Oracle CEO Larry Ellison testified in court Monday that if Oracle and SAP had negotiated for PeopleSoft and Siebel software licenses when SAP acquired TomorrowNow, Oracle would have asked for about $4 billion. Oracle's co-president, Safra Catz, who followed Ellison on the witness stand, said it would have been at least that much. These echo numbers former co-President Charles Phillips estimated earlier in the trial.
Unfortunately, for all of them perhaps, Oracle's damages expert, Paul Meyer, put the number at around $1.5 billion for PeopleSoft, mostly because he was limited by some legal wrangling over documents Oracle didn't produce during pre-trial discovery. Meyer has yet to reveal numbers for Siebel; his testimony continues on Tuesday morning. During a quick impromptu news conference outside the courthouse, Oracle's star attorney, David Boies, put his guess at between $1.5 and $2 billion in damages, "based on what [Meyer] can quantify."
The promise of Ellison's live testimony packed the courthouse, albeit after a lengthier security process than in prior days; his tardiness caused some visible angst among the Oracle legal team, which moved to yet another routine video deposition, much to everyone's chagrin. Perhaps Ellison's handlers merely needed a few extra moments to finish declawing the notoriously feisty competitor.
Indeed, when Ellison finally took the stand, he was the epitome of courtliness. It's unclear why the jury needs to hear from the parade of Oracle executives, each with a vested interest in ratcheting up the damage figures, but it's great drama. When asked about the effect of not being able to protect its intellectual property and its investment in research and development (he estimated $65b spent over Oracle's history; $4b to be spent this year alone, coincidentally), Ellison, said to be the world's sixth richest person, proclaimed "We'd be pretty close to going out of business." I thought I saw a juror weep.
Ellison based his $4b estimate on what he says was his 2005 projection of the number of customers SAP would have been able to win, saying, "if we had licensed SAP to have access to all of our bug fixes and regulatory updates and new versions -- in other words, the rights to all of our engineering output -- my estimate is that they would have been able to get more than 20% of PeopleSoft customers to move away from Oracle to SAP." His figure for Siebel was between 10 and 15%.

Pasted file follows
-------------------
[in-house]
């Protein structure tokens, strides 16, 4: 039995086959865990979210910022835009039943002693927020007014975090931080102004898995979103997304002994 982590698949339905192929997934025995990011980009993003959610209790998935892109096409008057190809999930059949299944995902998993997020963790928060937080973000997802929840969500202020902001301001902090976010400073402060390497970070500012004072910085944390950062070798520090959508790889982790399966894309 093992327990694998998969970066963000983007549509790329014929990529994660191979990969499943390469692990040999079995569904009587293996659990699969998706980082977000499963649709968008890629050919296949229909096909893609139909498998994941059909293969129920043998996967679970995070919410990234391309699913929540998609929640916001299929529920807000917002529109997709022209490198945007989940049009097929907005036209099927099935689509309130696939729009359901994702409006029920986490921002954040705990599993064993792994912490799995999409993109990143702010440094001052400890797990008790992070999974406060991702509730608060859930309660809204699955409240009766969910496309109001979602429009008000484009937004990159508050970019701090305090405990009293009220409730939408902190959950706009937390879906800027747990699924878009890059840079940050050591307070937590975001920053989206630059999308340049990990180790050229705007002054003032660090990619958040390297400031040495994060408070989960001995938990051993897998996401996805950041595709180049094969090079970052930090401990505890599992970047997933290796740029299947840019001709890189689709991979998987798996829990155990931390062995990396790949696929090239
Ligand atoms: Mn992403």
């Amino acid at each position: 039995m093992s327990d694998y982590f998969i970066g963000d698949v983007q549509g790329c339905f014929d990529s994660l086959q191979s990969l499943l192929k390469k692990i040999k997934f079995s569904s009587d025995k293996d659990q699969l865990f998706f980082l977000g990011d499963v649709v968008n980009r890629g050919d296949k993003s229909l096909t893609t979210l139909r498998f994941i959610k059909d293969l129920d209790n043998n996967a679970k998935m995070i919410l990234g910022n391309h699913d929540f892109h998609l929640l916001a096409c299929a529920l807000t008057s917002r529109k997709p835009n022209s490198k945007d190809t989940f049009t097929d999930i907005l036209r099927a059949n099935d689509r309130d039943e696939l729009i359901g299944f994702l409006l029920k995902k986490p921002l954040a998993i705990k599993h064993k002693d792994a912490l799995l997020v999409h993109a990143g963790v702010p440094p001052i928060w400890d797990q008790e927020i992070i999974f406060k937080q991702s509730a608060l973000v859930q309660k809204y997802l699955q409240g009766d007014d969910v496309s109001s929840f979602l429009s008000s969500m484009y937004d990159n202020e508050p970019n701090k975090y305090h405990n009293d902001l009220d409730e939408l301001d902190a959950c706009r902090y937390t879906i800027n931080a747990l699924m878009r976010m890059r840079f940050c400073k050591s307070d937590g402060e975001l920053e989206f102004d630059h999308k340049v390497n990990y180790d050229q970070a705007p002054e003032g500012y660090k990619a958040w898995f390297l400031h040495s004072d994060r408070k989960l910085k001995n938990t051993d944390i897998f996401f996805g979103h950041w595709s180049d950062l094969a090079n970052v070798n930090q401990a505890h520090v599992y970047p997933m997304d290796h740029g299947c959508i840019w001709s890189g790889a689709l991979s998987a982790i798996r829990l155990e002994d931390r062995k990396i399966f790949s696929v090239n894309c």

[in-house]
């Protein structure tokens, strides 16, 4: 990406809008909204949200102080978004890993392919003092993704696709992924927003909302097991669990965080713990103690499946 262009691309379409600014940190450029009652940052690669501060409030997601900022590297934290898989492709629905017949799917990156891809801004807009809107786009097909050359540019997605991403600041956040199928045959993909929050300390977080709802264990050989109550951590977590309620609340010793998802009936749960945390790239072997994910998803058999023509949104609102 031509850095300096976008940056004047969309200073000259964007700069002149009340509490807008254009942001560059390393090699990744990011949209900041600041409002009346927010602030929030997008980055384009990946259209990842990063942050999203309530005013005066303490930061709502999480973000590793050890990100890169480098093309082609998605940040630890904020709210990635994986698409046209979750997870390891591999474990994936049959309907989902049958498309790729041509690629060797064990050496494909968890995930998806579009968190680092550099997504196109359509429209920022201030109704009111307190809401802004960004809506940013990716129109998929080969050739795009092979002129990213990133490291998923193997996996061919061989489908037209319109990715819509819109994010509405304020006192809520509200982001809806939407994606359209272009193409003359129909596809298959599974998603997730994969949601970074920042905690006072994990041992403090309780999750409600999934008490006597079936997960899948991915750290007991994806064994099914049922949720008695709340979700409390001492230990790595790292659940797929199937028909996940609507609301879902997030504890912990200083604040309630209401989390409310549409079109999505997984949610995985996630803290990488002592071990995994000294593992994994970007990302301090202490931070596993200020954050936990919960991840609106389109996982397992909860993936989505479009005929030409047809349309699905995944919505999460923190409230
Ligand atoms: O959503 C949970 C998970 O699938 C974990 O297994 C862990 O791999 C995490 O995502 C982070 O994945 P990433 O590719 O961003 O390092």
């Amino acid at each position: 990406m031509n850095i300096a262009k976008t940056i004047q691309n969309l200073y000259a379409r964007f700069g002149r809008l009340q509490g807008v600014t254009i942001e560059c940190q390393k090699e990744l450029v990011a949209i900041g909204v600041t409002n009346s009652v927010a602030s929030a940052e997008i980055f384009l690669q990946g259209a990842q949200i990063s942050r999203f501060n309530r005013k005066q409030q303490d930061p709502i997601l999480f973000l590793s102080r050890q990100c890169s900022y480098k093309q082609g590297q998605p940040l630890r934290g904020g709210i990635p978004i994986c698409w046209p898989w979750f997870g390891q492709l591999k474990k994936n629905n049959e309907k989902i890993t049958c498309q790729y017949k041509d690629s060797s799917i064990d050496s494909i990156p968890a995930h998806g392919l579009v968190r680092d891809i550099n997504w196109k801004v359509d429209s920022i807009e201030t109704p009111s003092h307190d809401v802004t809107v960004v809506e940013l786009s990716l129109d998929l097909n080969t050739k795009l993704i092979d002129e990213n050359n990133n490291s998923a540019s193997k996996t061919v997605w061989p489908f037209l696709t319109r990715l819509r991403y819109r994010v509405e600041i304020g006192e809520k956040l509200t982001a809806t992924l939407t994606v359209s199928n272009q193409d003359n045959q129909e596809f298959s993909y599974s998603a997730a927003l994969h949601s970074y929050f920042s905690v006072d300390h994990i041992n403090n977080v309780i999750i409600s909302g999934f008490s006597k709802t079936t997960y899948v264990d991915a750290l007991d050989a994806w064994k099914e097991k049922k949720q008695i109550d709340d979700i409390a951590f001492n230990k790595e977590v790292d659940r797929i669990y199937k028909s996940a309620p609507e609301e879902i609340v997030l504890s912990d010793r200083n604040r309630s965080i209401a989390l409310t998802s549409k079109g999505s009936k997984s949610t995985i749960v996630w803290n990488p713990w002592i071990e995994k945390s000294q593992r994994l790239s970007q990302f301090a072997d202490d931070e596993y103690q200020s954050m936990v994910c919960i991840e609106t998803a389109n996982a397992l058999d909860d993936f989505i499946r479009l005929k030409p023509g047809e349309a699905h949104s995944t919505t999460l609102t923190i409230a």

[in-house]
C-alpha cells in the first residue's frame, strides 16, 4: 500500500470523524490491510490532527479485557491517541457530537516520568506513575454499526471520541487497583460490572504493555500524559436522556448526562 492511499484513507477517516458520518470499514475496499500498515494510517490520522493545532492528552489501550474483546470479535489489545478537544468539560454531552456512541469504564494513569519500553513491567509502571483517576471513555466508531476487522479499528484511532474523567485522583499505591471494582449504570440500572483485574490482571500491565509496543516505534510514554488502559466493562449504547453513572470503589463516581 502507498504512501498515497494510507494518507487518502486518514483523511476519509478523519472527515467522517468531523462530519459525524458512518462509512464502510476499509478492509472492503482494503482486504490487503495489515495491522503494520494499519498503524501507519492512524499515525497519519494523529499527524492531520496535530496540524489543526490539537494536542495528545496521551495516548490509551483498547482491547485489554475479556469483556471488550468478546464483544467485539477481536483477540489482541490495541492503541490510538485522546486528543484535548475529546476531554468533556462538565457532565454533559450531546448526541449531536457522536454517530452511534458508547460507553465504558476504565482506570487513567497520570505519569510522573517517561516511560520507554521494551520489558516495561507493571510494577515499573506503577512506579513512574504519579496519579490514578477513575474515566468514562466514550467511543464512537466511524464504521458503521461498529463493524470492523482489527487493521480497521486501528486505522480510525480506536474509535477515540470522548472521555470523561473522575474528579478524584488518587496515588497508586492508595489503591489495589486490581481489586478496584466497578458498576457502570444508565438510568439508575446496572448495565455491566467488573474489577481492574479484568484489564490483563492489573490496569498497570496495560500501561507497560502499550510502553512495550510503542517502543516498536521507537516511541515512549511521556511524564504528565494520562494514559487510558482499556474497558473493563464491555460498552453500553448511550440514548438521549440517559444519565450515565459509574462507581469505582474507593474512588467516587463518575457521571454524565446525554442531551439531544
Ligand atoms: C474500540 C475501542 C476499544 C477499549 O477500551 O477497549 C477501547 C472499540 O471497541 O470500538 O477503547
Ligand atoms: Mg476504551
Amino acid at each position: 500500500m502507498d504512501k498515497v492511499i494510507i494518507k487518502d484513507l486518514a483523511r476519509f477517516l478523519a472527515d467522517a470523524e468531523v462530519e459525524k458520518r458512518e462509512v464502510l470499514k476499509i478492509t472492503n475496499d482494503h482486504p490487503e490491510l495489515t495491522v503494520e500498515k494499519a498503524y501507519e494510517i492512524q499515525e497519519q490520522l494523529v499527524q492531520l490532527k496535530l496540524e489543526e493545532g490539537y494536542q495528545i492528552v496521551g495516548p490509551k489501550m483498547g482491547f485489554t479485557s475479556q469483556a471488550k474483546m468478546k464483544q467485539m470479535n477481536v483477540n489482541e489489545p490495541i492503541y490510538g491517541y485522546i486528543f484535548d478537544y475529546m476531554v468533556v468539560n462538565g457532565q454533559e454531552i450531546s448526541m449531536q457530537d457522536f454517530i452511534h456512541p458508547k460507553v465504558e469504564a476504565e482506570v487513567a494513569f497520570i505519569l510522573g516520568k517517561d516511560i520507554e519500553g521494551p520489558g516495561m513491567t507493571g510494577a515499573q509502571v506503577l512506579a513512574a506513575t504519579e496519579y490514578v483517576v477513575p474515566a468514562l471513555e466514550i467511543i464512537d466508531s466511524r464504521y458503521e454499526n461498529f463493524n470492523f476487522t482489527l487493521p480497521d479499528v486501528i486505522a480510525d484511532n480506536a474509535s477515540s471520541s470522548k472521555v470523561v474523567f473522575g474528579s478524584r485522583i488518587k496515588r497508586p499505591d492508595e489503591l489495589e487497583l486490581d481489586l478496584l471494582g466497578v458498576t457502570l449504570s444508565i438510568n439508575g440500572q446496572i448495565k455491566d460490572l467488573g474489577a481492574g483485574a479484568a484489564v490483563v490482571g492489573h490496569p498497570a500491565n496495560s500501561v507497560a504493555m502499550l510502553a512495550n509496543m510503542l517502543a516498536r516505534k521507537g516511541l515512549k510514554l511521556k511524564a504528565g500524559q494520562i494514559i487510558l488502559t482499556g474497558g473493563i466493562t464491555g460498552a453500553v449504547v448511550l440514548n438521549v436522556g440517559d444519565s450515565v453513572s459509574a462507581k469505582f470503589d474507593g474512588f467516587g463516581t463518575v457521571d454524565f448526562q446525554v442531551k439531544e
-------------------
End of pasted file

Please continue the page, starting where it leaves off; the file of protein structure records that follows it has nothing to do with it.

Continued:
SAP's legal team maintained in its opening statement last Tuesday that damages should be determined based on a "running royalty" agreement, whereby SAP would pay for those licenses based on SAP's success. Ellison, like every other witness from Oracle, practically laughed at that notion. "We paid up front for PeopleSoft and Siebel," Ellison said, "so we took the capital risk for those technologies . . . if SAP wanted to compete, they'd have to take the upfront capital risk." Or, as the plucky Safra Catz said later: "We had to pay up front. We didn't pay for PeopleSoft on layaway."
Greg Lanier, who has done most of SAP's cross-examination, treated Ellison with some hostility, trying to agitate the CEO at every step -- about Ellison's lack of memory concerning customers lost to SAP/TomorrowNow and about public statements regarding Oracle's Fusion strategy (announced in 2005, due in 2008, and being delivered only next year). The last of those gave some PeopleSoft and JD Edwards customers a bit of heartburn when they were announced, but Oracle claims that it addressed those concerns not only by asserting its support of PeopleSoft and JD Edwards customers, but also by executing on those promises.
SAP's counsel also continued to use internal Oracle emails to showcase how Oracle's executive management team was unconcerned about the TomorrowNow strategy.